Fuel Stop: The Artful Pivot Of Bob Ross From Drill Sergeant To Happy Painter
Stout Fuel Stop: 3 min read
An inspiring journey from Air Force to airwaves to internet sensation
Bob Ross made waves in 1983 debuting the “Joy of Painting” on PBS with a mission to debunk the notion that only highly-trained artists could paint. He invited us to believe in ourselves, paint along with him, and find “the artist hidden in the bottom of every single one of us”.
Painting A Purposeful Pivot
▸ Start With Basics
Ross often started with basic tree shapes-ease into a pivot by sketching the bones of your plan and the rest of the picture will get easier to see.
▸ Make It Right For You
“This is your world, your creation.” Like Ross, you can choose to let go of what isn’t working (even if you’re good at it) and turn in a more fulfilling, purposeful direction.
▸ Use The Tools You Have
Inventory what’s in your toolbox and see how you can “bend those brushes” to take what you already have in a new direction.
▸ Don’t Give Up
Like Bob’s trees “hiding in the brush”, find what’s inside you and push through fear to bring it out.
A Forceful Beginning
Before he was bit by the painting bug, Bob Ross had a successful career in the U.S. Air Force as a Master Drill Sergeant. That’s right-the soft spoken, permed haired experiential painter, beloved by generations of fans and a passionate million+ internet following, was once someone’s worst nightmare. As Bob described it: “I was the guy who makes you scrub the latrine, the guy who makes you make your bed, the guy who screams at you for being late to work. The job requires you to be a mean, tough person.”
Turned To Soothing Success
Ross’s pivot came about when, inspired by the beautiful landscapes surrounding him at Eielson Air Force Base in Alaska, he took a painting class at the nearby USO. The constant state of conflict, yelling and anger required in his military position created a need for calm, which he found in painting landscapes in his off hours. When he discovered he could earn more more selling his work than his military salary, he retired and vowed he “would never yell again.”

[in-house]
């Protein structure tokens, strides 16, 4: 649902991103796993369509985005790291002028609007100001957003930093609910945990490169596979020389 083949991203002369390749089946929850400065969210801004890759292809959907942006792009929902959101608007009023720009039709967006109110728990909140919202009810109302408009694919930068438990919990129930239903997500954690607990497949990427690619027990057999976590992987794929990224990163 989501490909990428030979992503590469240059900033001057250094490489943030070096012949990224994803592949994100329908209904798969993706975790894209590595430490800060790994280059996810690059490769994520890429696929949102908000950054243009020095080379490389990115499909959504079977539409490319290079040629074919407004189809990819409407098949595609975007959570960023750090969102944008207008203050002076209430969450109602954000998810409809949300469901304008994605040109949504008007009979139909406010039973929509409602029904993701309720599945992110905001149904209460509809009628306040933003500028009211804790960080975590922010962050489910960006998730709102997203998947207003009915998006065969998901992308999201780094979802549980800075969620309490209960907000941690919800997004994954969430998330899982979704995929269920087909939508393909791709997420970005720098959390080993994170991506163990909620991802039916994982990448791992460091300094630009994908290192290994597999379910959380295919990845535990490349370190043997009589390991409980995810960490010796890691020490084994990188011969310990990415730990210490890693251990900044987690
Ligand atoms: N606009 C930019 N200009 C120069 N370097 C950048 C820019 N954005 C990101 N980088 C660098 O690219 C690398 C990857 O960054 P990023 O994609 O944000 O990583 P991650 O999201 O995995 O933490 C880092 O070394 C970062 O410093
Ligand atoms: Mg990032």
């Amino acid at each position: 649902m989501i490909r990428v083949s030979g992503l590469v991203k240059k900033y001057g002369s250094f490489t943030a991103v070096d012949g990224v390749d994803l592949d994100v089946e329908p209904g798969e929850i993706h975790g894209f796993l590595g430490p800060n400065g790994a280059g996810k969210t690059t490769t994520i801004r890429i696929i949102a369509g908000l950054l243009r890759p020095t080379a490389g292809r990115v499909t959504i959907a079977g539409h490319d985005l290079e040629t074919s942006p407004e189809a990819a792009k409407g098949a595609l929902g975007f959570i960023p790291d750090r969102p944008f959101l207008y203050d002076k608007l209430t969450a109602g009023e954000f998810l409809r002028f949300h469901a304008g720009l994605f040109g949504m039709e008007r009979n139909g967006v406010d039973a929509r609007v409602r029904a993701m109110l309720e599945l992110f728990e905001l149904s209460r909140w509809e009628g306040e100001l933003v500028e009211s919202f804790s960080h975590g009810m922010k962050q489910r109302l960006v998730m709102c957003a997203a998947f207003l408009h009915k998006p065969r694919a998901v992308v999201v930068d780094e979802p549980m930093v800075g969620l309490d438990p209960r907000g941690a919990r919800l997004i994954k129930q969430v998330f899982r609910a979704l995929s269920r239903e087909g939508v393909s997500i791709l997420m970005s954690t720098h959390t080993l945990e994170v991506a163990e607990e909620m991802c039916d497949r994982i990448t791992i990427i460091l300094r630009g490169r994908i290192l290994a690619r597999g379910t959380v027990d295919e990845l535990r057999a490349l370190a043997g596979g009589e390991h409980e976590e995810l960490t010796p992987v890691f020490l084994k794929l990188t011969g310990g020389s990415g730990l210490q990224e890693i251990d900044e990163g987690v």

With A Lasting Legacy
That’s why I paint. It’s because I can create the kind of world that I want, and I can make this world as happy as I want it.
That vow was the foundation for the serene persona that turned Bob from a struggling seminar paint instructor to a public television star. Far beyond his easy-to-follow painting technique, his legacy for generations to come is found in his upbeat encouragement, delivered in that trademark soothing tone, which unlocks a bravery to explore what’s within us and not let lack of formal training stop our pursuit of something in which we find joy and fulfillment. With his call to us to make “happy little trees” with a push and a bend of a brush, Bob Ross encouraged and inspired everyone watching to create a world on their terms and not be afraid of “happy accidents” along the way.
Inspired to make your own pivot?
For more #Stout advice and real-life inspiration on making career pivots, check out our Stout round-up on course corrections and pivots.